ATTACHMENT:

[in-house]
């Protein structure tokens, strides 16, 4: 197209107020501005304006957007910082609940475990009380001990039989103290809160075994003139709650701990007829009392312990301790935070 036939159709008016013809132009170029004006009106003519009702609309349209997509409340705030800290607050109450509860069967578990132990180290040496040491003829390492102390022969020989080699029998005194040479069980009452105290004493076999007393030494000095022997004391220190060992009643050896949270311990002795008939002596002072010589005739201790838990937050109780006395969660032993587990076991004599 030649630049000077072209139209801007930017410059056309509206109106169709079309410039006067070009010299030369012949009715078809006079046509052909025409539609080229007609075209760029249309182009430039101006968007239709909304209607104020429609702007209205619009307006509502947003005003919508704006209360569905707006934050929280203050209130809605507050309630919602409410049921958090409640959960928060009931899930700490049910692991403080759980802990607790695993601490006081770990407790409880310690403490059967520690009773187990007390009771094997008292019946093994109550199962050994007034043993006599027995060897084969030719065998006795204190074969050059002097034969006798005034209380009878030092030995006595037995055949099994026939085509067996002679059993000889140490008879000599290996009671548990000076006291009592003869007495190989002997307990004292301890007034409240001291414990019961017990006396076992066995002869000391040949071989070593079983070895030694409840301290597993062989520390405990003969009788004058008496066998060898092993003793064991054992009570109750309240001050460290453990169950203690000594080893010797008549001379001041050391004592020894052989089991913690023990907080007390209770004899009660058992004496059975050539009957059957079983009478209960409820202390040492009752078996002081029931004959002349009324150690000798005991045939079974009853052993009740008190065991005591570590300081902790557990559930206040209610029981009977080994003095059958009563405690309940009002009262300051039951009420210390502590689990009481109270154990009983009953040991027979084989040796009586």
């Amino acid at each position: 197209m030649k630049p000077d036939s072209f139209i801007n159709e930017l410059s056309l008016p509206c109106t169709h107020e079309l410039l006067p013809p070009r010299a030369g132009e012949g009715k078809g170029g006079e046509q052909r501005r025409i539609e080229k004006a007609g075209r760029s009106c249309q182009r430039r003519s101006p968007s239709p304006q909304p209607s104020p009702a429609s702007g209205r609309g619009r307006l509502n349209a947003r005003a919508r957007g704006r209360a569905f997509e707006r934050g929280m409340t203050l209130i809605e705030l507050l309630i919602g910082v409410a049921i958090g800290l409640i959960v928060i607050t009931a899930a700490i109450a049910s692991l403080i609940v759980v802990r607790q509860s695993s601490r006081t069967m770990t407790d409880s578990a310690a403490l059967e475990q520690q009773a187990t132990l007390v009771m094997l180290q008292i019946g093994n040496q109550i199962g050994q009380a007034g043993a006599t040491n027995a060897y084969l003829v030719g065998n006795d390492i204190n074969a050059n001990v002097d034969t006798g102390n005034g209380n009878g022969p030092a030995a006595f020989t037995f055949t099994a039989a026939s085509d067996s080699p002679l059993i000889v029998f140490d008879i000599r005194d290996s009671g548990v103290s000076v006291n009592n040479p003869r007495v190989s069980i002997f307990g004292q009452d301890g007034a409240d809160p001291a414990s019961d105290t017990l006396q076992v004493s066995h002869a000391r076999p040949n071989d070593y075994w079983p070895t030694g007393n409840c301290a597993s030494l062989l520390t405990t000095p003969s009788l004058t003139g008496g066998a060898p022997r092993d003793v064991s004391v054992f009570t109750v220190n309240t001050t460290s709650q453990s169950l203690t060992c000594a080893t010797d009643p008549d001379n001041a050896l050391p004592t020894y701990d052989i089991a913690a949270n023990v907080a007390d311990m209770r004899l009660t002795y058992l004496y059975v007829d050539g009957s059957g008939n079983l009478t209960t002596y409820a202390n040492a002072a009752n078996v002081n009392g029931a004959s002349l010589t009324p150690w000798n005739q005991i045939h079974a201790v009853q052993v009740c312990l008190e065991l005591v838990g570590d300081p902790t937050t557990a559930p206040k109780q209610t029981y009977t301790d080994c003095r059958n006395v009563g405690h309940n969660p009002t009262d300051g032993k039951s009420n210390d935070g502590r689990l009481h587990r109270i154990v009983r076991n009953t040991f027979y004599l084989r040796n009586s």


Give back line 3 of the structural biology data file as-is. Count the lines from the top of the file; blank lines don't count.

């Amino acid at each position: 197209m030649k630049p000077d036939s072209f139209i801007n159709e930017l410059s056309l008016p509206c109106t169709h107020e079309l410039l006067p013809p070009r010299a030369g132009e012949g009715k078809g170029g006079e046509q052909r501005r025409i539609e080229k004006a007609g075209r760029s009106c249309q182009r430039r003519s101006p968007s239709p304006q909304p209607s104020p009702a429609s702007g209205r609309g619009r307006l509502n349209a947003r005003a919508r957007g704006r209360a569905f997509e707006r934050g929280m409340t203050l209130i809605e705030l507050l309630i919602g910082v409410a049921i958090g800290l409640i959960v928060i607050t009931a899930a700490i109450a049910s692991l403080i609940v759980v802990r607790q509860s695993s601490r006081t069967m770990t407790d409880s578990a310690a403490l059967e475990q520690q009773a187990t132990l007390v009771m094997l180290q008292i019946g093994n040496q109550i199962g050994q009380a007034g043993a006599t040491n027995a060897y084969l003829v030719g065998n006795d390492i204190n074969a050059n001990v002097d034969t006798g102390n005034g209380n009878g022969p030092a030995a006595f020989t037995f055949t099994a039989a026939s085509d067996s080699p002679l059993i000889v029998f140490d008879i000599r005194d290996s009671g548990v103290s000076v006291n009592n040479p003869r007495v190989s069980i002997f307990g004292q009452d301890g007034a409240d809160p001291a414990s019961d105290t017990l006396q076992v004493s066995h002869a000391r076999p040949n071989d070593y075994w079983p070895t030694g007393n409840c301290a597993s030494l062989l520390t405990t000095p003969s009788l004058t003139g008496g066998a060898p022997r092993d003793v064991s004391v054992f009570t109750v220190n309240t001050t460290s709650q453990s169950l203690t060992c000594a080893t010797d009643p008549d001379n001041a050896l050391p004592t020894y701990d052989i089991a913690a949270n023990v907080a007390d311990m209770r004899l009660t002795y058992l004496y059975v007829d050539g009957s059957g008939n079983l009478t209960t002596y409820a202390n040492a002072a009752n078996v002081n009392g029931a004959s002349l010589t009324p150690w000798n005739q005991i045939h079974a201790v009853q052993v009740c312990l008190e065991l005591v838990g570590d300081p902790t937050t557990a559930p206040k109780q209610t029981y009977t301790d080994c003095r059958n006395v009563g405690h309940n969660p009002t009262d300051g032993k039951s009420n210390d935070g502590r689990l009481h587990r109270i154990v009983r076991n009953t040991f027979y004599l084989r040796n009586s």